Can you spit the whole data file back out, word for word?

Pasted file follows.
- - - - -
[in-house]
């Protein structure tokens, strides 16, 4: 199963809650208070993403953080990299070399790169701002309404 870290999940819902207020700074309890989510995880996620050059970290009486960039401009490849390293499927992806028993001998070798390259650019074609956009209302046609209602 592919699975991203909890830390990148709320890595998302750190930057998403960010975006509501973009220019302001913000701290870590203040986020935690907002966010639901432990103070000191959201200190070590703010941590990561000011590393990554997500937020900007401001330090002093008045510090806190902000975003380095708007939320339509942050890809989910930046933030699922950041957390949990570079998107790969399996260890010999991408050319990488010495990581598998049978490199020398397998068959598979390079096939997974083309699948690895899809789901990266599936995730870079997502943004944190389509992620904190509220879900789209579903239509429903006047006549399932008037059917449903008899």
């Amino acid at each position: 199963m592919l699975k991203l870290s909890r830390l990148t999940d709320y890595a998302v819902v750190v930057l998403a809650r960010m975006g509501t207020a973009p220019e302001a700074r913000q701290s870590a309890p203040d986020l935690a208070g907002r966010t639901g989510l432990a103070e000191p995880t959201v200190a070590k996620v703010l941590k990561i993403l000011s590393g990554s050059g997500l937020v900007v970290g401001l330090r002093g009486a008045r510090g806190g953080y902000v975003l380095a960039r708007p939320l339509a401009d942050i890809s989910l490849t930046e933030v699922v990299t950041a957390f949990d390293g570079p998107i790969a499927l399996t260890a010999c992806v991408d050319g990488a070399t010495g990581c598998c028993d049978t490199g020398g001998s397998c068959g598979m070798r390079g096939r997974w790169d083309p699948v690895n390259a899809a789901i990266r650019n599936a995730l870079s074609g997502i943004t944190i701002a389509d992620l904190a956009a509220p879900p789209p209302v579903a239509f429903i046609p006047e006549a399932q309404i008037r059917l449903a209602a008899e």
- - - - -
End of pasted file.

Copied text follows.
[in-house]
């Protein structure tokens, strides 16, 4: 199963809650208070993403953080990299070399790169701002309404 870290999940819902207020700074309890989510995880996620050059970290009486960039401009490849390293499927992806028993001998070798390259650019074609956009209302046609209602 592919699975991203909890830390990148709320890595998302750190930057998403960010975006509501973009220019302001913000701290870590203040986020935690907002966010639901432990103070000191959201200190070590703010941590990561000011590393990554997500937020900007401001330090002093008045510090806190902000975003380095708007939320339509942050890809989910930046933030699922950041957390949990570079998107790969399996260890010999991408050319990488010495990581598998049978490199020398397998068959598979390079096939997974083309699948690895899809789901990266599936995730870079997502943004944190389509992620904190509220879900789209579903239509429903006047006549399932008037059917449903008899």
């Amino acid at each position: 199963m592919l699975k991203l870290s909890r830390l990148t999940d709320y890595a998302v819902v750190v930057l998403a809650r960010m975006g509501t207020a973009p220019e302001a700074r913000q701290s870590a309890p203040d986020l935690a208070g907002r966010t639901g989510l432990a103070e000191p995880t959201v200190a070590k996620v703010l941590k990561i993403l000011s590393g990554s050059g997500l937020v900007v970290g401001l330090r002093g009486a008045r510090g806190g953080y902000v975003l380095a960039r708007p939320l339509a401009d942050i890809s989910l490849t930046e933030v699922v990299t950041a957390f949990d390293g570079p998107i790969a499927l399996t260890a010999c992806v991408d050319g990488a070399t010495g990581c598998c028993d049978t490199g020398g001998s397998c068959g598979m070798r390079g096939r997974w790169d083309p699948v690895n390259a899809a789901i990266r650019n599936a995730l870079s074609g997502i943004t944190i701002a389509d992620l904190a956009a509220p879900p789209p209302v579903a239509f429903i046609p006047e006549a399932q309404i008037r059917l449903a209602a008899e």